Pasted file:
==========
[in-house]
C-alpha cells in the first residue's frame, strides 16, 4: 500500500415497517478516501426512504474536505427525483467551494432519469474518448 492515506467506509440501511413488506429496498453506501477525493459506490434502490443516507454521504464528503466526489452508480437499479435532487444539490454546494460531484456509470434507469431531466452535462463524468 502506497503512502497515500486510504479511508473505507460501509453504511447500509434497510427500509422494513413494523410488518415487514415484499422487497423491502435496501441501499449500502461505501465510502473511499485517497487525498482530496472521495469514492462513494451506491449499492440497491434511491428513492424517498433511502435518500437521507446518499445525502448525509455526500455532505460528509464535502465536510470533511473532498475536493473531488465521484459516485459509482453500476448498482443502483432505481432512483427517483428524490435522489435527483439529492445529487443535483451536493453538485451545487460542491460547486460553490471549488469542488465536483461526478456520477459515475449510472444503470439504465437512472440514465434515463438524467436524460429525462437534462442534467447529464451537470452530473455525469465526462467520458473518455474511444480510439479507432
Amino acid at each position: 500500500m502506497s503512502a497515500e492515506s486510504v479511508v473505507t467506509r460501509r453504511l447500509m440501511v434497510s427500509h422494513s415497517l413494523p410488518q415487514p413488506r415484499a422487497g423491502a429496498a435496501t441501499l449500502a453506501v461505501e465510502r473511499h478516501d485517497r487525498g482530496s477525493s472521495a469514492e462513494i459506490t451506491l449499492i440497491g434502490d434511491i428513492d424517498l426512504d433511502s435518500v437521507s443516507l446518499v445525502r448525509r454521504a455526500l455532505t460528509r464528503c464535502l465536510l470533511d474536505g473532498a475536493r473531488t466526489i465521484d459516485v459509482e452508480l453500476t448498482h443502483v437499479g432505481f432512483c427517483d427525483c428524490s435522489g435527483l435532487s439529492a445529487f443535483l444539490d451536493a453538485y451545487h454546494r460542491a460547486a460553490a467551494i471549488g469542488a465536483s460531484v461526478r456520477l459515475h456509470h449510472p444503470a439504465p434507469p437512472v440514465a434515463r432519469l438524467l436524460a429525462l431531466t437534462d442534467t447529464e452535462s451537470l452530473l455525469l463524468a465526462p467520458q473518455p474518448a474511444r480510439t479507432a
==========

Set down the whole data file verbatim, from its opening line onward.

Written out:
[in-house]
C-alpha cells in the first residue's frame, strides 16, 4: 500500500415497517478516501426512504474536505427525483467551494432519469474518448 492515506467506509440501511413488506429496498453506501477525493459506490434502490443516507454521504464528503466526489452508480437499479435532487444539490454546494460531484456509470434507469431531466452535462463524468 502506497503512502497515500486510504479511508473505507460501509453504511447500509434497510427500509422494513413494523410488518415487514415484499422487497423491502435496501441501499449500502461505501465510502473511499485517497487525498482530496472521495469514492462513494451506491449499492440497491434511491428513492424517498433511502435518500437521507446518499445525502448525509455526500455532505460528509464535502465536510470533511473532498475536493473531488465521484459516485459509482453500476448498482443502483432505481432512483427517483428524490435522489435527483439529492445529487443535483451536493453538485451545487460542491460547486460553490471549488469542488465536483461526478456520477459515475449510472444503470439504465437512472440514465434515463438524467436524460429525462437534462442534467447529464451537470452530473455525469465526462467520458473518455474511444480510439479507432
Amino acid at each position: 500500500m502506497s503512502a497515500e492515506s486510504v479511508v473505507t467506509r460501509r453504511l447500509m440501511v434497510s427500509h422494513s415497517l413494523p410488518q415487514p413488506r415484499a422487497g423491502a429496498a435496501t441501499l449500502a453506501v461505501e465510502r473511499h478516501d485517497r487525498g482530496s477525493s472521495a469514492e462513494i459506490t451506491l449499492i440497491g434502490d434511491i428513492d424517498l426512504d433511502s435518500v437521507s443516507l446518499v445525502r448525509r454521504a455526500l455532505t460528509r464528503c464535502l465536510l470533511d474536505g473532498a475536493r473531488t466526489i465521484d459516485v459509482e452508480l453500476t448498482h443502483v437499479g432505481f432512483c427517483d427525483c428524490s435522489g435527483l435532487s439529492a445529487f443535483l444539490d451536493a453538485y451545487h454546494r460542491a460547486a460553490a467551494i471549488g469542488a465536483s460531484v461526478r456520477l459515475h456509470h449510472p444503470a439504465p434507469p437512472v440514465a434515463r432519469l438524467l436524460a429525462l431531466t437534462d442534467t447529464e452535462s451537470l452530473l455525469l463524468a465526462p467520458q473518455p474518448a474511444r480510439t479507432a